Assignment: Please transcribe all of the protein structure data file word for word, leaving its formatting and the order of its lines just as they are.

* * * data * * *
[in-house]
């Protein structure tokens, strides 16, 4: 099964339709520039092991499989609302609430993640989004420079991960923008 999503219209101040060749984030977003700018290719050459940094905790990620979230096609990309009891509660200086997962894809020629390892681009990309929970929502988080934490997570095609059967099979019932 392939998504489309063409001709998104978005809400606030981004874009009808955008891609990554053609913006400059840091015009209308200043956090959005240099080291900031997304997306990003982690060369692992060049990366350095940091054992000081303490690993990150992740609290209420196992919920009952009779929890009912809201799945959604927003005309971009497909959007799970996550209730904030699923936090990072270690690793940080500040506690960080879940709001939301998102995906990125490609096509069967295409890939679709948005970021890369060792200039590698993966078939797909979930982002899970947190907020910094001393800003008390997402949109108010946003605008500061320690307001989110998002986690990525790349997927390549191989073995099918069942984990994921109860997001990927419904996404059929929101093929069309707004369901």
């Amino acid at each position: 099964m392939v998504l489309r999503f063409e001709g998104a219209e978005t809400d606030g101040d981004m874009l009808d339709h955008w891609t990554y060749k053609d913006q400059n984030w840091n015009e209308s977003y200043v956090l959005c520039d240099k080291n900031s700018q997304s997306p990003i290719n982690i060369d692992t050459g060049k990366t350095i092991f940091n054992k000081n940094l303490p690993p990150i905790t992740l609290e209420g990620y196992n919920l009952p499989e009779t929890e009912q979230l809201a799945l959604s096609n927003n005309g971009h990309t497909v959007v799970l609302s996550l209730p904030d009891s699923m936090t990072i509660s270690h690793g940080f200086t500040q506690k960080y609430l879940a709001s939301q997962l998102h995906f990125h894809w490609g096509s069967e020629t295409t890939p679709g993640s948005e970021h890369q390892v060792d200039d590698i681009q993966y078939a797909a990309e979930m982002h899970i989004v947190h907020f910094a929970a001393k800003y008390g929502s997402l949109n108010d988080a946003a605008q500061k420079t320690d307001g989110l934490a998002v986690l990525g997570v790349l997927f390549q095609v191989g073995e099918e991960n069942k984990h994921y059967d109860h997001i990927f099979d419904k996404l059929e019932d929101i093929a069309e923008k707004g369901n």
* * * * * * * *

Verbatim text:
[in-house]
């Protein structure tokens, strides 16, 4: 099964339709520039092991499989609302609430993640989004420079991960923008 999503219209101040060749984030977003700018290719050459940094905790990620979230096609990309009891509660200086997962894809020629390892681009990309929970929502988080934490997570095609059967099979019932 392939998504489309063409001709998104978005809400606030981004874009009808955008891609990554053609913006400059840091015009209308200043956090959005240099080291900031997304997306990003982690060369692992060049990366350095940091054992000081303490690993990150992740609290209420196992919920009952009779929890009912809201799945959604927003005309971009497909959007799970996550209730904030699923936090990072270690690793940080500040506690960080879940709001939301998102995906990125490609096509069967295409890939679709948005970021890369060792200039590698993966078939797909979930982002899970947190907020910094001393800003008390997402949109108010946003605008500061320690307001989110998002986690990525790349997927390549191989073995099918069942984990994921109860997001990927419904996404059929929101093929069309707004369901």
């Amino acid at each position: 099964m392939v998504l489309r999503f063409e001709g998104a219209e978005t809400d606030g101040d981004m874009l009808d339709h955008w891609t990554y060749k053609d913006q400059n984030w840091n015009e209308s977003y200043v956090l959005c520039d240099k080291n900031s700018q997304s997306p990003i290719n982690i060369d692992t050459g060049k990366t350095i092991f940091n054992k000081n940094l303490p690993p990150i905790t992740l609290e209420g990620y196992n919920l009952p499989e009779t929890e009912q979230l809201a799945l959604s096609n927003n005309g971009h990309t497909v959007v799970l609302s996550l209730p904030d009891s699923m936090t990072i509660s270690h690793g940080f200086t500040q506690k960080y609430l879940a709001s939301q997962l998102h995906f990125h894809w490609g096509s069967e020629t295409t890939p679709g993640s948005e970021h890369q390892v060792d200039d590698i681009q993966y078939a797909a990309e979930m982002h899970i989004v947190h907020f910094a929970a001393k800003y008390g929502s997402l949109n108010d988080a946003a605008q500061k420079t320690d307001g989110l934490a998002v986690l990525g997570v790349l997927f390549q095609v191989g073995e099918e991960n069942k984990h994921y059967d109860h997001i990927f099979d419904k996404l059929e019932d929101i093929a069309e923008k707004g369901n």